From the feedback we have so far gotten from our representatives in the Technical Committee on the Review of the Electricity Sector, four things stand out in the state of affairs in the electricity sector. First is the unsustainability of using international economic indices to determine domestic electricity tariff. Something is inherently wrong in calculating in United States dollars the cost of the gas used by GENCOs in generating electricity in Nigeria. The current practice violates fundamental economic theory of comparative advantage especially for a developing economy as ours. Related to this is the calculation of ancillary electricity supply logistics in foreign currencies and transferring same to electricity consumers.
Second is the perversity of offloading the cost of electricity capital accumulation on end consumers. It is tenuous and economically unreasonable for electricity generation and distribution companies to upload the cost of acquiring their equipment and operational facilities to electricity consumers. This has occurred at two distinct levels so far. The bailout fund to DISCOs from public coffers was one instance. The other instance is the inbuilding of equipment importation cost into what consumers are paying. The Honourable Minister conceded this much when he talked about minor adjustment in light of foreign exchange realities.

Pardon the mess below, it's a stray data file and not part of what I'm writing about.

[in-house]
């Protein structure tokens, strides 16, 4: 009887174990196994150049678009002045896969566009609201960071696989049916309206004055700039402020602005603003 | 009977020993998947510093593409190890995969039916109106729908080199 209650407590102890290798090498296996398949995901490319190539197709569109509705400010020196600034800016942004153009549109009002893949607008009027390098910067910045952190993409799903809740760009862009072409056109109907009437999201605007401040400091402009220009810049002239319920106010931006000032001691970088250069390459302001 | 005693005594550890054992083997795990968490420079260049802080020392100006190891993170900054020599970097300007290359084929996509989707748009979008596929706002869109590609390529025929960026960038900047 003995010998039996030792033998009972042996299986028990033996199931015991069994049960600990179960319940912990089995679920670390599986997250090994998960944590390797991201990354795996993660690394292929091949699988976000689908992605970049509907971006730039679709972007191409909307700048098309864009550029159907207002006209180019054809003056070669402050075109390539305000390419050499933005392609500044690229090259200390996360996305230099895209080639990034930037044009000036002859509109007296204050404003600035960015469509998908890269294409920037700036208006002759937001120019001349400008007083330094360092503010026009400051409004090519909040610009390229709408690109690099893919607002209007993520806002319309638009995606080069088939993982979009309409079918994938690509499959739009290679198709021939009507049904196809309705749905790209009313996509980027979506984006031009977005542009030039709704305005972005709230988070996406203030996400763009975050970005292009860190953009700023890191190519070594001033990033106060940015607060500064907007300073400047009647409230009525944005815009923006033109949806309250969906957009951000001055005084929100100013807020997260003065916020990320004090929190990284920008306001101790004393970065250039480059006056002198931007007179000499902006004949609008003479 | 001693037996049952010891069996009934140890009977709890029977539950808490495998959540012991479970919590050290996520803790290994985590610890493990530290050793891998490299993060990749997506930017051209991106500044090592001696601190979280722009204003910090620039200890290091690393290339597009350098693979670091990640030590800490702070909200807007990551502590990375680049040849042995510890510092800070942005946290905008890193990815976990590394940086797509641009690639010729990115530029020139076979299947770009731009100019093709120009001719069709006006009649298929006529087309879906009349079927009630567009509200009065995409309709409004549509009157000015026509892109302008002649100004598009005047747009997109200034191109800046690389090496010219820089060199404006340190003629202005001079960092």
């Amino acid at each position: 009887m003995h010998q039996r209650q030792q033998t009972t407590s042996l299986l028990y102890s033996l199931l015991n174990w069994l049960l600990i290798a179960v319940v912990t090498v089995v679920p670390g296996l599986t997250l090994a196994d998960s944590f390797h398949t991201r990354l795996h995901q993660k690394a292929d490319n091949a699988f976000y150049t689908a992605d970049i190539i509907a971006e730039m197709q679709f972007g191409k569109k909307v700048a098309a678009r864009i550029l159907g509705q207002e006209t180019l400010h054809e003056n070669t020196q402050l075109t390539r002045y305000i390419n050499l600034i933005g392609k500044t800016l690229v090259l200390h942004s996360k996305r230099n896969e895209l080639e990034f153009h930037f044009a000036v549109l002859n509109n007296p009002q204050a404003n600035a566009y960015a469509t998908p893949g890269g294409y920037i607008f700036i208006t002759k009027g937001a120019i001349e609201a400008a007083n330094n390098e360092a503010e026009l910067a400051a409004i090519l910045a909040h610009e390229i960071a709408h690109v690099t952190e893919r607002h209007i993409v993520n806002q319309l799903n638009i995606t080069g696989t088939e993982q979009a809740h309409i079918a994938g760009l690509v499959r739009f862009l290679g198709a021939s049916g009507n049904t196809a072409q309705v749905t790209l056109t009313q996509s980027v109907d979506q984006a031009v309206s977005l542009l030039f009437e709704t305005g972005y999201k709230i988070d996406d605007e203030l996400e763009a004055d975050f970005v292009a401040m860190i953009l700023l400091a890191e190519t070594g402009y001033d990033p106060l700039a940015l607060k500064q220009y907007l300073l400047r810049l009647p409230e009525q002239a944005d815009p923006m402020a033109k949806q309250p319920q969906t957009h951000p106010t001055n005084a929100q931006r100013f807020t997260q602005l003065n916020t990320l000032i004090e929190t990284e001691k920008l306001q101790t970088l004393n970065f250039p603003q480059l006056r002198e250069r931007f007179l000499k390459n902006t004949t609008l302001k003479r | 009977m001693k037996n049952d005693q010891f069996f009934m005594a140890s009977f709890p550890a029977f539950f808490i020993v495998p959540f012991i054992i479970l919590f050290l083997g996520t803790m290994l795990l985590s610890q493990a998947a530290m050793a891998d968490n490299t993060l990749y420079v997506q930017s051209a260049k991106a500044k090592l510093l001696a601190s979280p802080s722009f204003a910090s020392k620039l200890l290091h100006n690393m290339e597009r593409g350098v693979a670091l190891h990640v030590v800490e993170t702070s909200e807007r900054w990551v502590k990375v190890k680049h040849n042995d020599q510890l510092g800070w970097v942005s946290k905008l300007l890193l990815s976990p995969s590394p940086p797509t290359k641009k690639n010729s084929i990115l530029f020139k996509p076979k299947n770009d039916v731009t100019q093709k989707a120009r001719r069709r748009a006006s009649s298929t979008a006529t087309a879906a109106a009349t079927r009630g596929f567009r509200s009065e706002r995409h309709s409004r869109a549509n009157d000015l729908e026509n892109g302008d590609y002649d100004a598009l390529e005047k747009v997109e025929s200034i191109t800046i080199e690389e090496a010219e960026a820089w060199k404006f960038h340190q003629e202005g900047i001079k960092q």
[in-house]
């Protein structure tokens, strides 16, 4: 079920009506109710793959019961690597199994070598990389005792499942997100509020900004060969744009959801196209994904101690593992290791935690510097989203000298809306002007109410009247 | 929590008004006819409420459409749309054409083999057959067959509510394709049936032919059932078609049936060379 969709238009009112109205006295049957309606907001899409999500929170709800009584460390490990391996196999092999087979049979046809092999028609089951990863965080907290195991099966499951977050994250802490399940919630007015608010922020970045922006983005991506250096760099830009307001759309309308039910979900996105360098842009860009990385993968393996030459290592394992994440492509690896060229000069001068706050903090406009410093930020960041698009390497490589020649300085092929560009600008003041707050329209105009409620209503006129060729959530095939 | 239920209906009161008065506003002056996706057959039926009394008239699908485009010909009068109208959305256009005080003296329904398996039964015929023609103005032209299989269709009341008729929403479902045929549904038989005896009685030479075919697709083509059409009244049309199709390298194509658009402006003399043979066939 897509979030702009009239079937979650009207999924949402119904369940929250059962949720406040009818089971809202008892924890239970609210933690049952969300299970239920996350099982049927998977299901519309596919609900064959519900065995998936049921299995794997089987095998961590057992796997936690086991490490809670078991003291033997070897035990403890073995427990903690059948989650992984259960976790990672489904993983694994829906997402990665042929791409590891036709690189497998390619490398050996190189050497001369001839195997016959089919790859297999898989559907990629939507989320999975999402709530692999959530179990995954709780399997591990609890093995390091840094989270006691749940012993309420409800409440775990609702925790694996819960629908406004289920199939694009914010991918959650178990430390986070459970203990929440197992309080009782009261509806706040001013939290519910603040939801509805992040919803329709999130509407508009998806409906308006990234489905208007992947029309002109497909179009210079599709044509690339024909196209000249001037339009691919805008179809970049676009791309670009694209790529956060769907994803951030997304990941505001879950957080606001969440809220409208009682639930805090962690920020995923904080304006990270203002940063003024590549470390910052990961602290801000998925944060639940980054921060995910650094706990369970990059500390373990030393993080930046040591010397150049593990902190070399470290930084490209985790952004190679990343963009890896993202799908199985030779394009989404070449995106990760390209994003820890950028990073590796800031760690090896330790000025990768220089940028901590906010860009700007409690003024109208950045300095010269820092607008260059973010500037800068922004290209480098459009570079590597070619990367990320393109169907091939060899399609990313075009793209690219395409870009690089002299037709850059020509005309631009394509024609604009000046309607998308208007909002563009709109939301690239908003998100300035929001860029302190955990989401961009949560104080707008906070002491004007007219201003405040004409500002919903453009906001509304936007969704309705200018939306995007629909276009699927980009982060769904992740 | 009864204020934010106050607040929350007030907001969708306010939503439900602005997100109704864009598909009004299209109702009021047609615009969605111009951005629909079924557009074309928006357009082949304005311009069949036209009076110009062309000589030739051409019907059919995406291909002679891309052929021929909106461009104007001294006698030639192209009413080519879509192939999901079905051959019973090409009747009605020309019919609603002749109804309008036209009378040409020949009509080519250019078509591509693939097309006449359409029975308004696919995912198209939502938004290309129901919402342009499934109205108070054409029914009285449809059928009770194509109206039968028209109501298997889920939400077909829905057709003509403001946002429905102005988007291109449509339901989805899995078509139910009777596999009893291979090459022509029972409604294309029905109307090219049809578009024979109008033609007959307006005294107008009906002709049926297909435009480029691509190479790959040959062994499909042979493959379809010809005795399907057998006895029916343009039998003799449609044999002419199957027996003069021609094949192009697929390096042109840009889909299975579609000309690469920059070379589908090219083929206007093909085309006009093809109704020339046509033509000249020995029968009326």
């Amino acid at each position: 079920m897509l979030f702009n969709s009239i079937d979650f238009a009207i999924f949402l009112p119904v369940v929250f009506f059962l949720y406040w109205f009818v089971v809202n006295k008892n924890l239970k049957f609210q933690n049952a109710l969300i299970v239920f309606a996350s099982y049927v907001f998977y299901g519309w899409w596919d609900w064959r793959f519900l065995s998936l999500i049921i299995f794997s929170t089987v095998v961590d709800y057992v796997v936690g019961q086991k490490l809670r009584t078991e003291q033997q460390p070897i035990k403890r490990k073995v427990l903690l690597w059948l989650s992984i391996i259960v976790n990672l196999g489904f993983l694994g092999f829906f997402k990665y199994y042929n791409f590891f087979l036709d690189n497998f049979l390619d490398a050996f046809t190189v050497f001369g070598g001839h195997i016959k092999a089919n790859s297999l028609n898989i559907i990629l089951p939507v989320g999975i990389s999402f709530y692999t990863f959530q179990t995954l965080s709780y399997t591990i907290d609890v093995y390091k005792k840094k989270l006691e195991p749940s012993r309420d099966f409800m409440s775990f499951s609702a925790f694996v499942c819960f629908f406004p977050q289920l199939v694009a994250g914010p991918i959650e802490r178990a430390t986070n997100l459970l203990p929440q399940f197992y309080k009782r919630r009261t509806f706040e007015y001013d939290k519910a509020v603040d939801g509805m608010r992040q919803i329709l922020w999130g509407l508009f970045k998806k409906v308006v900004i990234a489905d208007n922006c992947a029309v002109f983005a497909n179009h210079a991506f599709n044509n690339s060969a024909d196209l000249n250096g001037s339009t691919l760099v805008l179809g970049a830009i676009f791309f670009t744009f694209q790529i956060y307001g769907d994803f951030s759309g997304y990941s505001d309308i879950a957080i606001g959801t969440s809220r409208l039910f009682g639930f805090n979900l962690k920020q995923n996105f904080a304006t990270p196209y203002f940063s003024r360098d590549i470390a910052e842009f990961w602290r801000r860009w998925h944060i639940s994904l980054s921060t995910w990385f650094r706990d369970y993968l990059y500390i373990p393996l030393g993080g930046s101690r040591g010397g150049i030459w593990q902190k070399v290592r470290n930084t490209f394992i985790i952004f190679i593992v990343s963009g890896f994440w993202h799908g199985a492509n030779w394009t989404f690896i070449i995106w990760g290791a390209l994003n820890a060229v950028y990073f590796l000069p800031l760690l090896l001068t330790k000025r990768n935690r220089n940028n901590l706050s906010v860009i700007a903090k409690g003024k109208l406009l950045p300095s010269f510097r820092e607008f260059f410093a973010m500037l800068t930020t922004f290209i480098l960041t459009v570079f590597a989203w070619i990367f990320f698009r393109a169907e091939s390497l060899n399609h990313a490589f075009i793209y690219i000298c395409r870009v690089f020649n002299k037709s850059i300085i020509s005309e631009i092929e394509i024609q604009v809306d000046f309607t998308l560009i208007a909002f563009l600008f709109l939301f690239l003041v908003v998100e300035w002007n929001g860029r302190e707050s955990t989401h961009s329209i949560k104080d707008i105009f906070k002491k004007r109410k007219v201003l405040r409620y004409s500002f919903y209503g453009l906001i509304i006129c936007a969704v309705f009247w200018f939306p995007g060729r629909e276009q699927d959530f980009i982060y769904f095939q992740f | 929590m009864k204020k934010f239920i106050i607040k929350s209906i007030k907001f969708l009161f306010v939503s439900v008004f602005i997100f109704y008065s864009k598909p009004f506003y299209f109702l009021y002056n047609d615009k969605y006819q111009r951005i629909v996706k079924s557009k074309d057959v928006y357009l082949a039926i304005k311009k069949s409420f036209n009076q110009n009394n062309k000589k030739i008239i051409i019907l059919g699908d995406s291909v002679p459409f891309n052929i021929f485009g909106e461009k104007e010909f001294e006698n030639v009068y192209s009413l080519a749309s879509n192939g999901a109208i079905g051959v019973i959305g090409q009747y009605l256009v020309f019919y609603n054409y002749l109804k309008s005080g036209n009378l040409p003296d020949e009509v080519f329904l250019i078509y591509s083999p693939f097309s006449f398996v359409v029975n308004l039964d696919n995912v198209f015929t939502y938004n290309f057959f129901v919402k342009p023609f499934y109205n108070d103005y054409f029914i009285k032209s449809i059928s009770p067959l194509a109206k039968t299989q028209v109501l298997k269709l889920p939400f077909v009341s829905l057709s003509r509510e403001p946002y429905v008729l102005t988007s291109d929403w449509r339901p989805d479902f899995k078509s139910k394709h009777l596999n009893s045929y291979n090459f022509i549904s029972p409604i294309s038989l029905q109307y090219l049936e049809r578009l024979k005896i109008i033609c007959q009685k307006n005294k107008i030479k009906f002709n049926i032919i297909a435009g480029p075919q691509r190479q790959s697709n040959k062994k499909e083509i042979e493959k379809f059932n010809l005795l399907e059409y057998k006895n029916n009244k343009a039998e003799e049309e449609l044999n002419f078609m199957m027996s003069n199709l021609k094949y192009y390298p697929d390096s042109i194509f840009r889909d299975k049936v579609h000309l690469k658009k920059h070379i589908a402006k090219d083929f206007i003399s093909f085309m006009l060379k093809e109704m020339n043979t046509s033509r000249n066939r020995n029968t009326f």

In other capitalist climes, investors procure their working capital from profits accruing from their investments not from uploading and transferring the cost of capital acquisition directly to consumers. If the Nigeria Electricity Regulatory Commission (NERC) continues to use this strange template to design and review its tariff template, then there would be no end to continuous increases in what Nigerians pay for electricity. Amidst the current electricity tariff volatilities, the situation of the average consumer would be worsened by the current reliance on alternative sources of energy owing to prevailing instability in public power supply.
Third is the opacity in the predisposition of the Nigeria Electricity Regulatory Commission (NERC). The feelers from many stakeholders in the electricity supply chain suggest that the regulator in the sector pulls more on the side of the DISCOs and GENCOs rather than on the side of consumers of electricity both industrial and private users. The lack of representation of critical mass of electricity consumers in NERC has aggravated this concern.
From the foregoing, there is no gainsaying the fact of acute adversity imposed by the Power Sector Reform on ordinary Nigerians and the manufacturing sector. This reinforces our earlier calls for a holistic review of the entire power sector privatization program as it has clearly failed to achieve the economic goals set forth in Chapter Two of Nigeria’s Constitution especially with regards to protecting the economic welfare of citizens and in violating the Constitutional expectations that the commanding heights of the Nigerian economy should be managed by the State.
While we wait for the Technical Committee on Review of Nigeria’s Electricity Sector to conclude its work, the Nigeria Labour Congress calls on government to